The Aesthetics of the Chinese Classical Literati-Garden in Yuan Ye
Yuan Ye (published in 1634 by Ji Cheng) is the first treatise on Chinese classical gardens and the most systematic one. Previous discussions of Yuan Ye followed three cardinal directions: The first debates the disputed interpretation of the diverged original text written in ancient Chinese and generally introduces ITS contents as well as theoretical value. The second analyzes theories of gardening and its significance for present landscape architecture. And the third discloses aspects of related history about society, economy and geography of the Late Ming Dynasty. It also envisions abundant connotations to living customs and literature, found through allusion, literary quotation, and famous poems that Yuan Ye refers to.
Great attention has been cast after Chen Zhi published his first edition of the "annotated Yuan Ye" in 1981, which had been widely cited through publication of many articles and two monographs. There are still many issues that need to be pursued about the conventional education, contemporary attitudes toward life philosophy that profoundly influenced the aesthetic predilection of Literati, the relationship between the principle of gardening put forward by Ji Cheng (that a gardener should take advantage of the initial lay of the land, garden site and clients), Chinese philosophical thought expounded in different ways in Philosophical Classics (one's course of action should be changed in accordance with the developing circumstance) and the value and significance in nowadays burgeoning domain of environmental aesthetics under the background of ecology movement and environmentalism. My research focuses on preceding issues that explore its underlying cultural connotation, connections and significance in terms of Chinese Classical Aesthetics by using the knowledge of Chinese Classical Philosophy and Landscape Design.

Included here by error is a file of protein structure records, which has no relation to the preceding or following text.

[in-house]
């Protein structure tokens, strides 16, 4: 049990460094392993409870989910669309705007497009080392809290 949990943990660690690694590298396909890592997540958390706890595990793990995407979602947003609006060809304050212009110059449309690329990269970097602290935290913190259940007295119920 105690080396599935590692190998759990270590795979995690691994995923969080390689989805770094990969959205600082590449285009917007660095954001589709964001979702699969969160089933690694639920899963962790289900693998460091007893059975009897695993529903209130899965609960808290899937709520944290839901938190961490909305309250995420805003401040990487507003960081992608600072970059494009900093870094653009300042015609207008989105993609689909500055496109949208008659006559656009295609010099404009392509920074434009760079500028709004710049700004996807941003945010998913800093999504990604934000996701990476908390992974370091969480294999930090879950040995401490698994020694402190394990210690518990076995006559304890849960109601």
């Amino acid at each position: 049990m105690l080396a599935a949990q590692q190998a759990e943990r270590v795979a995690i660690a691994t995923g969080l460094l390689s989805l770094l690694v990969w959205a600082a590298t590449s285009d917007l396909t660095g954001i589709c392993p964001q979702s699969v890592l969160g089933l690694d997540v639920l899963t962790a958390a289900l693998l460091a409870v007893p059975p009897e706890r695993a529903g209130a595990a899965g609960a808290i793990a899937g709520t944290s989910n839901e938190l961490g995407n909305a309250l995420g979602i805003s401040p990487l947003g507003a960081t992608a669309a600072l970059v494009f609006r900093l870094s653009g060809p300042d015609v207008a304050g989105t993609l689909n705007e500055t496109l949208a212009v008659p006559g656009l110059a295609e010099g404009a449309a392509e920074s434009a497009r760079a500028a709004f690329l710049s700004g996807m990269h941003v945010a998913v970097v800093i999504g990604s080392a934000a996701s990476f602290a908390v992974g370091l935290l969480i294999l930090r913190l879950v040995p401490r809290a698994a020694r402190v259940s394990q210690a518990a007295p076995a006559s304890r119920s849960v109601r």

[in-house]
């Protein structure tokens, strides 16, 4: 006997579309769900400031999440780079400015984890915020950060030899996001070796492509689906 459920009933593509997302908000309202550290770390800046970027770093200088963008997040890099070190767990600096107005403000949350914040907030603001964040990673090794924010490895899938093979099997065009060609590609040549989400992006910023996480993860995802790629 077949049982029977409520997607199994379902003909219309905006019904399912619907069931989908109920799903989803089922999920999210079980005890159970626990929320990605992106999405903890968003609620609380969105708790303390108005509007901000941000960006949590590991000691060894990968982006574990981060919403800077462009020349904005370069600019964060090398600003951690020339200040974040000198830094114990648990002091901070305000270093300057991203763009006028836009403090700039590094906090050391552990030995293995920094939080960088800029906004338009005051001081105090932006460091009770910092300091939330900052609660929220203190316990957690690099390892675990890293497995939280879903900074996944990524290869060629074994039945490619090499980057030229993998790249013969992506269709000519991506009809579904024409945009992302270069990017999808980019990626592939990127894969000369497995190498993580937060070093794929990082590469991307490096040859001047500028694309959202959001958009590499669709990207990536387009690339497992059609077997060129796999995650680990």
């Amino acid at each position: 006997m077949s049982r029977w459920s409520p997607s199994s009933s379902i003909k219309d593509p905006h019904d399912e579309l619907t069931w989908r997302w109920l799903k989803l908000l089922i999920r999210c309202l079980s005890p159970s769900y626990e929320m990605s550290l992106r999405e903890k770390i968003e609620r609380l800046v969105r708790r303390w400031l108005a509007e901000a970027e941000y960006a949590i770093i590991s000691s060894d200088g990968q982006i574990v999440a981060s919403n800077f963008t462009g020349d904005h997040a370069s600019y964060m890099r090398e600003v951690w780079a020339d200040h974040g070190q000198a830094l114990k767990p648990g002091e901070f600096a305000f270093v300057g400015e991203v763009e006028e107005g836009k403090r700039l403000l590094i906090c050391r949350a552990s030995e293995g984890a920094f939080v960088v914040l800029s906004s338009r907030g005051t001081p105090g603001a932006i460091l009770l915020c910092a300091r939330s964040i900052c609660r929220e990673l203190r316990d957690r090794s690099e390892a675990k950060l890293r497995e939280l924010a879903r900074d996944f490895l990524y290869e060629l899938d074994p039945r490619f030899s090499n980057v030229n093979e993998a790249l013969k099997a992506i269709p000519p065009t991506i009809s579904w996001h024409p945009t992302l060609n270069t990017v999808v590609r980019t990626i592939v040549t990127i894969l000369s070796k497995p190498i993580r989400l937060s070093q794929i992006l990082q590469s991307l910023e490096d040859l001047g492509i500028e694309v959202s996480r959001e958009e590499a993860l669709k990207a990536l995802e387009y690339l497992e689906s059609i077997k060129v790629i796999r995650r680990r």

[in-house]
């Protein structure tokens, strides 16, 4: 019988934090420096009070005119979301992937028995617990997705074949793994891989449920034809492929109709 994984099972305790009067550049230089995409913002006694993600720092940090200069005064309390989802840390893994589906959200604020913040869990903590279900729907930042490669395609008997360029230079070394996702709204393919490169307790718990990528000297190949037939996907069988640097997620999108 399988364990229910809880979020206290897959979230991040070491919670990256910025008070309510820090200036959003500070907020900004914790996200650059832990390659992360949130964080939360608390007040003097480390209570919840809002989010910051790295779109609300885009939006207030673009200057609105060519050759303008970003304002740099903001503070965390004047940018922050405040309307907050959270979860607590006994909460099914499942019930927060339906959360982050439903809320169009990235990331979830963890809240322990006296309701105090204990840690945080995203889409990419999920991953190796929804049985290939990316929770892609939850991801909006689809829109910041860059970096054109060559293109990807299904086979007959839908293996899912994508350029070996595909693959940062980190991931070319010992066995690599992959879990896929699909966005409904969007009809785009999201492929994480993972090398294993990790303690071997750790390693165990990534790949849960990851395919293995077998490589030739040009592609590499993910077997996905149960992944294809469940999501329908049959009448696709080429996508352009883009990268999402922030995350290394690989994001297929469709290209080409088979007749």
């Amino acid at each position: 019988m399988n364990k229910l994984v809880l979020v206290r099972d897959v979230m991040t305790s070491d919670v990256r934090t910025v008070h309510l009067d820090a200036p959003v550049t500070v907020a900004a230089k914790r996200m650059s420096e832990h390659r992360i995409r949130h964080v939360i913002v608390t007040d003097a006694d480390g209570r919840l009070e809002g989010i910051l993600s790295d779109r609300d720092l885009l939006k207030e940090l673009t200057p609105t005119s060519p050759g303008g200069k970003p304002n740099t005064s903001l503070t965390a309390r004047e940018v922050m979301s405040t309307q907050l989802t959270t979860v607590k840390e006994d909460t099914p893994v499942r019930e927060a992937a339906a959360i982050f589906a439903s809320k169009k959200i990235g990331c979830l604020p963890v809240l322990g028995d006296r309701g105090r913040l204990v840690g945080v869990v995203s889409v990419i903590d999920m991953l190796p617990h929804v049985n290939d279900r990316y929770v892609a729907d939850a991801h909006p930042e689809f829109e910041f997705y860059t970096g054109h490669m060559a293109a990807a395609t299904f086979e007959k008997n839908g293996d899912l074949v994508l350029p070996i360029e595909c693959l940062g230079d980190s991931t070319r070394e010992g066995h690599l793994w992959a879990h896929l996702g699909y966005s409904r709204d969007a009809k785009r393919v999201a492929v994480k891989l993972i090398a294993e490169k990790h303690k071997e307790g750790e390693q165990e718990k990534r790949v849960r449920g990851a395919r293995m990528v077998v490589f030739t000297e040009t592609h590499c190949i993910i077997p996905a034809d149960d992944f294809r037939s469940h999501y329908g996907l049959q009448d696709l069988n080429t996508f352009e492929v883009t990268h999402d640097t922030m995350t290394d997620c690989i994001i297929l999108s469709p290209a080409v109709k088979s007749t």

My research at Dumbarton Oaks Research Library confirms this notion that the aesthetic inclination is a production of collective recognition and conventional customs in the context of concrete economical modes and political frames, and that it is shaped with the participation of individual psychology, accumulation of knowledge, experience and personality. My report argues that: Although what seems natural to one culture can be strangely upsetting to another. The intrinsic quality of a Chinese man-made landscape is naturalness. A taste of a garden embodies the common life philosophy and cultural background of Literati such as the elegant favor of cultivated and ethical elements that is advocated by Confucianism, and the simple love of natural spontaneity that is urged by Daoism. These attitudes derive from and strengthen two primary spiritual purposes of building a garden, i.e. the function of enhancing virtues and raising naturalness except for physical pleasure. Other aesthetic opinions reflect special characteristics of the Ming dynasty. For example, the emphasis of affection and emotion in deploying theory of borrowing scenery demonstrates the philosophical natural-humanness tide of thought in the Late Ming Feudal Society with the emergence of the early commercial economy.
Articles: On the aesthetic connotation of the natural ideal of Chinese Classical Gardens, in the beauty of gardens, 2007, 4, Ed. by Prof. Chen Wangheng.
Position: Assistant Professor of School of Art and Design in Wuhan University of Technology.